December 9-10, 2008
Back to Kisoro
We left Nkuringo with Hope and Meghan, going by taxi back to the town of Kisoro. Pnina and I had already stopped in Kisoro once on the way to Bwindi, but only long enough to have lunch. Now we decided to stay for a couple of days. The main reason was to climb one of the Virunga mountains, Mt Muhavura, a mountain we could see from miles away. We heard that there was a crater lake at the top and we were curious to see it up close.
If you approach Kisoro from the east (which we did the first time), you will see a refugee camp on the outskirts of town. It just looks like a well organized set of white tents, each one adorned with blue UN letters. We assumed that it was set up recently to accommodate all the refugees escaping the war in the DRC. We later learned that this camp was actually set up way back in 1994 in response to the genocide in Rwanda. Since then it’s been used for various purposes, including now for the DRC refugees. It’s not the only refugee camp in Uganda, and in fact it’s not even the largest. But it does shelter several thousand refugees.
I mentioned before that mountain gorillas are only found in two places in the world: Bwindi National Park (where we saw them) and the Virunga Mountains, found at the intersection of DRC, Rwanda, and Uganda. There is sort of a large national park that spans the three countries and has a different name in each one. The DRC has the largest chunk which they call Virungas National Park. Rwanda has the next largest chunk which they call Volcanes National Park. And Uganda has just a tiny sliver which they call Mgahinga.
There are no borders between the countries inside the park. That means that people and animals are free to go where they please. One side effect is that the gorillas (which are a huge visitor attraction and source of revenue) are also free to roam. Uganda used to have one of the habituated gorilla groups inside its little section of the park, but a few years ago these gorillas decided to migrate over to the Rwanda side, which means that now Rwanda gets all the tourism dollars from people visiting that group. As for people crossing borders, well, one of the worries is that both rebels and refugees will flee from the DRC through the park. It hasn’t happened yet, but it might, which is why as part of our trip in Mt Muhavura we had an armed escort.
There are seven Virunga mountains, all of them volcanos. Only two of them are still active and both of them are in the DRC. The mountain we decided to climb, Mount Muhavura, sits at the border between Uganda and Rwanda.
To climb this mountain, we grabbed a taxi from Kisoro to the park campsite. As with Bwindi, there’s no fence around the park. There’s just a point where village stops and forest starts.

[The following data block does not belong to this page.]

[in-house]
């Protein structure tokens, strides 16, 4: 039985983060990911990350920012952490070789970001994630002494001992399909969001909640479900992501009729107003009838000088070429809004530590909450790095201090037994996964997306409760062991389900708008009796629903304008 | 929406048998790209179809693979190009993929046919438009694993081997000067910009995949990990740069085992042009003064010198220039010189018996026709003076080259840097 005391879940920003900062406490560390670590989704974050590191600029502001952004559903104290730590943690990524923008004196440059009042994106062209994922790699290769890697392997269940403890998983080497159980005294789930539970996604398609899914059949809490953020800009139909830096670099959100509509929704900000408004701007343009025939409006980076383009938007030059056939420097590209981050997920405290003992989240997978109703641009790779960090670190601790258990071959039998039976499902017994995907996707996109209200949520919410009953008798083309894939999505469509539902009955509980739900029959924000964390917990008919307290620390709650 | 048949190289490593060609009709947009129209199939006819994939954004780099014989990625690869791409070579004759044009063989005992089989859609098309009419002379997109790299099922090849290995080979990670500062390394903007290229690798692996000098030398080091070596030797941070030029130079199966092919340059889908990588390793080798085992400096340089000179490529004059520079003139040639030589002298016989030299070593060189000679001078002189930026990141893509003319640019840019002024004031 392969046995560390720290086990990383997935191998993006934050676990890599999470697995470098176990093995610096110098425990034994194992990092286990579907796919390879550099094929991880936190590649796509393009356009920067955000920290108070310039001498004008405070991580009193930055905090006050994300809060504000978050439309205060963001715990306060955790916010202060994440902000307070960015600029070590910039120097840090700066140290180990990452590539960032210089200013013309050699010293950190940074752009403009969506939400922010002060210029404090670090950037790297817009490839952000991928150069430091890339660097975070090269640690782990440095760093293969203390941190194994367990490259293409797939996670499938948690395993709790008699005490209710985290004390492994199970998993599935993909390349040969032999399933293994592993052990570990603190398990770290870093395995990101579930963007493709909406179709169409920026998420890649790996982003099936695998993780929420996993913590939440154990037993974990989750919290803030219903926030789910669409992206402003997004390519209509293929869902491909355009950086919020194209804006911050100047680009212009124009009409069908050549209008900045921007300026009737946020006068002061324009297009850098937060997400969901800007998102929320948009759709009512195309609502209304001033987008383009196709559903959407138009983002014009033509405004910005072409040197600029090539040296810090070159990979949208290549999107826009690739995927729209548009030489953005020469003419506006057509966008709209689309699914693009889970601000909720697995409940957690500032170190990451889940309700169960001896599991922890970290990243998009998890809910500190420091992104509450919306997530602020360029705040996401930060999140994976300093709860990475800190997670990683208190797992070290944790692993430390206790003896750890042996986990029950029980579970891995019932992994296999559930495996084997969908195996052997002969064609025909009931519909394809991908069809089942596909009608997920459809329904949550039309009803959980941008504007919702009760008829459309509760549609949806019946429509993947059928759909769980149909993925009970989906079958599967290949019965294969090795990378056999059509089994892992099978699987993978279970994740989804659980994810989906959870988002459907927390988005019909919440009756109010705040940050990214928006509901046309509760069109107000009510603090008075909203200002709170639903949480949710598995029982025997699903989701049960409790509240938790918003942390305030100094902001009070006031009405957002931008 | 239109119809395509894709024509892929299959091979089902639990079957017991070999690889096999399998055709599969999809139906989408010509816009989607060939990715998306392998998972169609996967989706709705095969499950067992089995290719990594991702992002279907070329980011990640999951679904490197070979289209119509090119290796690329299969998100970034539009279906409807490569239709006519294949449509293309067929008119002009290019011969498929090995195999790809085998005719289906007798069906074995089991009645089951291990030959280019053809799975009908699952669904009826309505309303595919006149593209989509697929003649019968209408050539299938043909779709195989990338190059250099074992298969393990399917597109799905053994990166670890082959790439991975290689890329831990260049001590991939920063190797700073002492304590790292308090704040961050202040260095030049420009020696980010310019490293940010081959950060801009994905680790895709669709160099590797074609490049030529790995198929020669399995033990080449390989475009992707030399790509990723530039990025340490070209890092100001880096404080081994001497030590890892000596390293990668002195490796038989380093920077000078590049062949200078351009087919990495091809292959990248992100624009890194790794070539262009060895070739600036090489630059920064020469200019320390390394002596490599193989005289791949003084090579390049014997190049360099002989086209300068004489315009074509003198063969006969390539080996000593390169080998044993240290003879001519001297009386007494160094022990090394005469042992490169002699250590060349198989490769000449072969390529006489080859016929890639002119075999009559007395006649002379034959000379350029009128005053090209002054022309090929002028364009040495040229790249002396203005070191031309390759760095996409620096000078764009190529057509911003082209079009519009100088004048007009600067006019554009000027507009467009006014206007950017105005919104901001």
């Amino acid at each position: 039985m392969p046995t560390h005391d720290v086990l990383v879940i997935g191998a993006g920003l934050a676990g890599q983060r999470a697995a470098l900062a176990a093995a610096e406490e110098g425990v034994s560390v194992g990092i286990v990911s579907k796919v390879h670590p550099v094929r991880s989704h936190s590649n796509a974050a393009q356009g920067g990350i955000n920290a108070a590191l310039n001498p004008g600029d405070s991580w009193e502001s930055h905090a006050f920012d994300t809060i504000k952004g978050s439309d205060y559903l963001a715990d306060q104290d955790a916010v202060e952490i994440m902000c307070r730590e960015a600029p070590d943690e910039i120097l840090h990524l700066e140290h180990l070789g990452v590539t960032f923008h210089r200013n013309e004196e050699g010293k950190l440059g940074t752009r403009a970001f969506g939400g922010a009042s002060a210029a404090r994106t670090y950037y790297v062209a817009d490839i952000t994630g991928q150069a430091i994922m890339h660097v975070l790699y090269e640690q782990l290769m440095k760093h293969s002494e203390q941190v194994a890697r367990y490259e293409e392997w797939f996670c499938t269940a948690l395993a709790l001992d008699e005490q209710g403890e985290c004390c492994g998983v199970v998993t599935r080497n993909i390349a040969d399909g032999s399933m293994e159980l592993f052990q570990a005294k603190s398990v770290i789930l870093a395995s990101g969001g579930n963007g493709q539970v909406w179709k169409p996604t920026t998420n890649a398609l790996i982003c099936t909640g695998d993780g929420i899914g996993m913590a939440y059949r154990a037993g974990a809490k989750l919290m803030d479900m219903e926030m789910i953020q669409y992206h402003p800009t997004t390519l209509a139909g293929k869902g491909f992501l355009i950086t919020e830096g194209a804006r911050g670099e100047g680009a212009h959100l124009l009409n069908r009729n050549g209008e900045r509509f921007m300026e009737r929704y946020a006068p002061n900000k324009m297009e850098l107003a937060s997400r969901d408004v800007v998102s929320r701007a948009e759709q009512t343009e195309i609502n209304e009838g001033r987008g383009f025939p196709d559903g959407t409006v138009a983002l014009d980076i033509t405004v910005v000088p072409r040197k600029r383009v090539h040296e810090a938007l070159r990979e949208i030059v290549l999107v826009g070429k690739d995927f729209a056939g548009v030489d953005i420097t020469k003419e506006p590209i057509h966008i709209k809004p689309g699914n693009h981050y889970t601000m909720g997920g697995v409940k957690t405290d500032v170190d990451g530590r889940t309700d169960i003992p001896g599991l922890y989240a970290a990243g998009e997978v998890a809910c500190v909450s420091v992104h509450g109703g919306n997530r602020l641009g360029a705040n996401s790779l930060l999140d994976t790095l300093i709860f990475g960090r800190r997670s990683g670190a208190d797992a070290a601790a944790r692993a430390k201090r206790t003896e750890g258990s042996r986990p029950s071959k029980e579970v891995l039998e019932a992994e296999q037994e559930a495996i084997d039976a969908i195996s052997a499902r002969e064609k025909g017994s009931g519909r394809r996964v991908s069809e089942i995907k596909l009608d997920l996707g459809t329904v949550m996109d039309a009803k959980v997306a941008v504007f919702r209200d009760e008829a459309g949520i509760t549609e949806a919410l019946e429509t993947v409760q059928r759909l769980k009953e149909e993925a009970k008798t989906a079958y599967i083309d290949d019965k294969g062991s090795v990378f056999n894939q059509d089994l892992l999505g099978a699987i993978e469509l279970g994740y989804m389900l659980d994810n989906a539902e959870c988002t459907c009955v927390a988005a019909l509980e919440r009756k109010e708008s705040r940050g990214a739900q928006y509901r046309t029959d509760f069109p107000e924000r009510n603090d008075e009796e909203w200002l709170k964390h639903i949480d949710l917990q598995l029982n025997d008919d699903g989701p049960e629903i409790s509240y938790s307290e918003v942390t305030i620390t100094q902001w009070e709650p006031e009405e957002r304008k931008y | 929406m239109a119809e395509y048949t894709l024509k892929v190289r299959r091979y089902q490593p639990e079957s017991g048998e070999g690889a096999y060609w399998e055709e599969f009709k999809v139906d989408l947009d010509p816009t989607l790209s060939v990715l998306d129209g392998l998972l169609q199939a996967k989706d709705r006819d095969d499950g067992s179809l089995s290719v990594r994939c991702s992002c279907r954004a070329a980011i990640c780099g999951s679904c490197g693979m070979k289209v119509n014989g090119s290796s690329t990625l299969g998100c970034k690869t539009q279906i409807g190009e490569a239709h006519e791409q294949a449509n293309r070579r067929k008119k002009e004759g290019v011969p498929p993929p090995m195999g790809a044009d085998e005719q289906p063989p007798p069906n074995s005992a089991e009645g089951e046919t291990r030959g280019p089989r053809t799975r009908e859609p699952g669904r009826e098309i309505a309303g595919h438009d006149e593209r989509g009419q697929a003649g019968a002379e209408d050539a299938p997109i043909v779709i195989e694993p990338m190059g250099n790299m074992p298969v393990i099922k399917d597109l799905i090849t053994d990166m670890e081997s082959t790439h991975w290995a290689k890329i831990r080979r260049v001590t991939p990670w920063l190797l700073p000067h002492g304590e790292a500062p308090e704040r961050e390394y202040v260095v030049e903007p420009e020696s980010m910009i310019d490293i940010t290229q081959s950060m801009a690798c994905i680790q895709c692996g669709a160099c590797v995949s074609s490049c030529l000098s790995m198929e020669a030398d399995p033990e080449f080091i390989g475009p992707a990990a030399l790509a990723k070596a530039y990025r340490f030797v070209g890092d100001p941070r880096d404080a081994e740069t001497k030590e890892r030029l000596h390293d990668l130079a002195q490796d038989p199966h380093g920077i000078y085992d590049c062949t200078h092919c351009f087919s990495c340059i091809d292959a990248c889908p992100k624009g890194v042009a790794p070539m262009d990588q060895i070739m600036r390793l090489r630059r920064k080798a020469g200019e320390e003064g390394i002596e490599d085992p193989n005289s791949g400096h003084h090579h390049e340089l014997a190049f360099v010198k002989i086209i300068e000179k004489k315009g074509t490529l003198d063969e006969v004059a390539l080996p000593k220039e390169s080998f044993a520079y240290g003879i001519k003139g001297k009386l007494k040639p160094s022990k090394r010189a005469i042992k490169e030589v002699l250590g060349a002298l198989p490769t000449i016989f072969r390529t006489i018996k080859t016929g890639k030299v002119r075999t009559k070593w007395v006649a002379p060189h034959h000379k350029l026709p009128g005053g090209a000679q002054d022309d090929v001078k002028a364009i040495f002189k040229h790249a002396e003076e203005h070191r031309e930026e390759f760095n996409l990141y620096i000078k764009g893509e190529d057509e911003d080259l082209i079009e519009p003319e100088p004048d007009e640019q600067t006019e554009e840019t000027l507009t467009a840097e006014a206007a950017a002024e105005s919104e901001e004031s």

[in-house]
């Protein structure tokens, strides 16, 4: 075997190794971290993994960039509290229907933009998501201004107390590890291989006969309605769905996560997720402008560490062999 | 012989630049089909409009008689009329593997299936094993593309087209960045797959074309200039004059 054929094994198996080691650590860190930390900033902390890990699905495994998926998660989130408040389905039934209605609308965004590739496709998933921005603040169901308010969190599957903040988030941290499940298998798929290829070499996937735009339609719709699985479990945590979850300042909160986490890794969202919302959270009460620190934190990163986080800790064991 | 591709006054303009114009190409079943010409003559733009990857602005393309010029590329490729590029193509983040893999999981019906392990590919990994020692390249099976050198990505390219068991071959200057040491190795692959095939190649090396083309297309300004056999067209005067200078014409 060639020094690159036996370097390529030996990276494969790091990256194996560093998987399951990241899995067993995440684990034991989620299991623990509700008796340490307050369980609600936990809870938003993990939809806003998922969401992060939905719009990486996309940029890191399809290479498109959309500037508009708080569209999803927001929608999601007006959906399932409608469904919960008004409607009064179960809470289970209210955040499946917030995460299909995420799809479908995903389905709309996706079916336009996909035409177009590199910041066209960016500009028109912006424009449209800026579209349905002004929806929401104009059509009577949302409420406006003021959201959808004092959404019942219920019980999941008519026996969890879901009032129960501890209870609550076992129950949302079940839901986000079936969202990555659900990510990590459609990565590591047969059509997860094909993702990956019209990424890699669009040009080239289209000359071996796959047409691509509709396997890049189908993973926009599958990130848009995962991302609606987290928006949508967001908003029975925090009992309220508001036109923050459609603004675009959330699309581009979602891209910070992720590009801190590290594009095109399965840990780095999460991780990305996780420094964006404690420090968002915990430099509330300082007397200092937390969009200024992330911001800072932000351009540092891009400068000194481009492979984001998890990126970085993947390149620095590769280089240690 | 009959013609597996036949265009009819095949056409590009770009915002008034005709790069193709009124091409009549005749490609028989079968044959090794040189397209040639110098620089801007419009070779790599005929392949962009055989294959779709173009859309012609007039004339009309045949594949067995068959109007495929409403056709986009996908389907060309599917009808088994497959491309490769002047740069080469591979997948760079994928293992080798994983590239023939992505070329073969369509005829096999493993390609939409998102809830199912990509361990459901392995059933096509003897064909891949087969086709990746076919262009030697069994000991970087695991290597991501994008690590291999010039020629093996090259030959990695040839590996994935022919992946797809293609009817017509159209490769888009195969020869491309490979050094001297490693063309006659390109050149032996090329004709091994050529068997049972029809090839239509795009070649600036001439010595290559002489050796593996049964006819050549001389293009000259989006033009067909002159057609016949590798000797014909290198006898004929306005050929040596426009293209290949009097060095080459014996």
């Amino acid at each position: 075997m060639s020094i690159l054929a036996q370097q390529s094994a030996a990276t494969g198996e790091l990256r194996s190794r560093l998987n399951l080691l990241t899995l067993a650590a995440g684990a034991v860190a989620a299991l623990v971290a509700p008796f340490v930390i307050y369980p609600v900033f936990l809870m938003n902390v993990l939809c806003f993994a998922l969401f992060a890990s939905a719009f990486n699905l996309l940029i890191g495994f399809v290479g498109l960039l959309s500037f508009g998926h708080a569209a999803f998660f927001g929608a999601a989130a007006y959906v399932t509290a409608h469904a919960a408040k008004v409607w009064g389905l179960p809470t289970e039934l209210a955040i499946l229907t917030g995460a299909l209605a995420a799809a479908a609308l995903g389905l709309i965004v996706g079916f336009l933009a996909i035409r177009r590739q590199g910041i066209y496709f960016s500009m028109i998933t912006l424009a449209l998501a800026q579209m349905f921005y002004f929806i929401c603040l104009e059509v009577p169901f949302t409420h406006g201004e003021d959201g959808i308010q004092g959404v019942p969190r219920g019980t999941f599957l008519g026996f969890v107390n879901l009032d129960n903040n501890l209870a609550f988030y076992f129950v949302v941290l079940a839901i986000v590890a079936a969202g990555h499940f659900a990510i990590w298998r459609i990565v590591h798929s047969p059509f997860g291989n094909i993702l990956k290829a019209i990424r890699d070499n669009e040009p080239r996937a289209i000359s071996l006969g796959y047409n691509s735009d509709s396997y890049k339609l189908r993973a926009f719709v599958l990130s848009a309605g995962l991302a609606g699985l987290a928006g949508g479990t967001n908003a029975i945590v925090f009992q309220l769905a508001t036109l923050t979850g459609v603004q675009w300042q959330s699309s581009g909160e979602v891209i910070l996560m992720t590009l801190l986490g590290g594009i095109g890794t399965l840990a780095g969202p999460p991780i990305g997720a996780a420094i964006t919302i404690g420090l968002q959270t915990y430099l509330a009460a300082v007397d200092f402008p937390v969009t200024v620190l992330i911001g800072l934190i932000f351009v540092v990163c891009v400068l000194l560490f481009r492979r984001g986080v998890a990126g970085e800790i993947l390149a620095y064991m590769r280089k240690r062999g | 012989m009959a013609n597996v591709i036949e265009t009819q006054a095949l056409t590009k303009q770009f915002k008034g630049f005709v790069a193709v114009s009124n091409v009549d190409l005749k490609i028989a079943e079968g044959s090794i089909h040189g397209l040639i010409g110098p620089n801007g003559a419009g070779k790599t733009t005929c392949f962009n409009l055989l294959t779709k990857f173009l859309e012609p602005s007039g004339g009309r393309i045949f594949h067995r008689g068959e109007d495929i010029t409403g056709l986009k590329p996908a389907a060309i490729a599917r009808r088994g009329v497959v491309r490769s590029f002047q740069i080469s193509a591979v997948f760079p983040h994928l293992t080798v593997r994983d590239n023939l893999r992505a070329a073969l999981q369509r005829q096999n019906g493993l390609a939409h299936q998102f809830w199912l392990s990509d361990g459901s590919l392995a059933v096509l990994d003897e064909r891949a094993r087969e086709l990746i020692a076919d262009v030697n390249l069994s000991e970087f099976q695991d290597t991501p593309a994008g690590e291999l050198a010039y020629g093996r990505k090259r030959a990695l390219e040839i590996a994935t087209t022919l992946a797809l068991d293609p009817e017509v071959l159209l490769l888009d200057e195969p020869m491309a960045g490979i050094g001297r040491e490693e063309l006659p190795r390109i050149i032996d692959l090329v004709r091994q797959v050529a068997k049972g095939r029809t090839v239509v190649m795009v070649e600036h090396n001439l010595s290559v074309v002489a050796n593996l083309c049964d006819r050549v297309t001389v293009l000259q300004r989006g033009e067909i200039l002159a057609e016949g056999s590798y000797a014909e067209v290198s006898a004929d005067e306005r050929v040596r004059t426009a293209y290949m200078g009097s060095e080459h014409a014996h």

We paid our $40/each entrance and got a guide, Shaban, and our armed guard, George.
Shaban was a really excellent guide. He’s been working in this area for 16 years (he started before Mgahinga was even a park) so he knows a lot about the area. He was the one who explained the situation at the refugee camp in town. He also gave his perspective on the confrontation in the DRC between the rebel, Nkunda, and the president, Cabale. In some ways it’s a continuation of the hutu-tutsi struggle that lead to the 1994 genocide in Rwanda. Apparently Nkunda used to be just a simple farmer near Kisoro before he began his military career.
The climb took us from 2.4 km altitude at the bottom to 4.2 km at the summit, and then back down. It was supposed to be an 8-hour return trip, but in our case it took a little more than 11 hours. Surely part of the reason it took so long is that Pnina and I are just not quite as fit as we’d like to think. But there were a few other reasons. First off, we kept pausing our hike to chat with Shaban about the DRC and other topics. Second, at one point Shaban and George spotted the habituated gorilla group in the next hill, some 300 meters away – apparently they decided to migrate back to Uganda, which was a very big deal. We paused for at least a half hour while Shaban and George radio’ed to other rangers telling them where to find the gorillas.
But the biggest factor that slowed us down is weather. As we reached the top of the mountain, the sky opened up and we got hailed upon. We had enough torso layers to stay dry and somewhat warm, but our bottom halves got seriously beat up. We were completely drenched – shoes, socks, pants, underwear. The little hail pellets really hurt since we only had thin pants. Pnina took shelter in a hole-in-the-ground she found next to the lake at the top; still, she had blue lips and was visibly shivering. I took shelter under George’s army-issue poncho; he sheltered me like I was his chick. We waited at the top, hoping the foul weather would pass. But after about 20 minutes Pnina took out her pocket veto and insisted we head down. It was probably a good call.
On the way down things got very slippery. If it wasn’t mud, it was all those obnoxious ladders. We started keeping tab of how many times we fell. Pnina was clearly the winner at the end, with 7 falls to my four. Our taxi driver, Richard, actually waited for us at the bottom of the mountain the whole time (11 hours!). And he was right there to catch me in my 5th and final fall on the way to the taxi 🙂 He got a tip for that one.
Anyhow, it was still a beautiful hike and we highly recommend it. The crater lake at the top is amazing – only 39 meters diamater! You can walk around it in two minutes, and when you do you are crossing from Uganda to Rwanda and back again. So cool! 🙂
We checked back into the Countryside Guest House, took our hot showers and had one of the best meals of the trip: fish, chips, and vegetable currie. It was so nice to be dry again!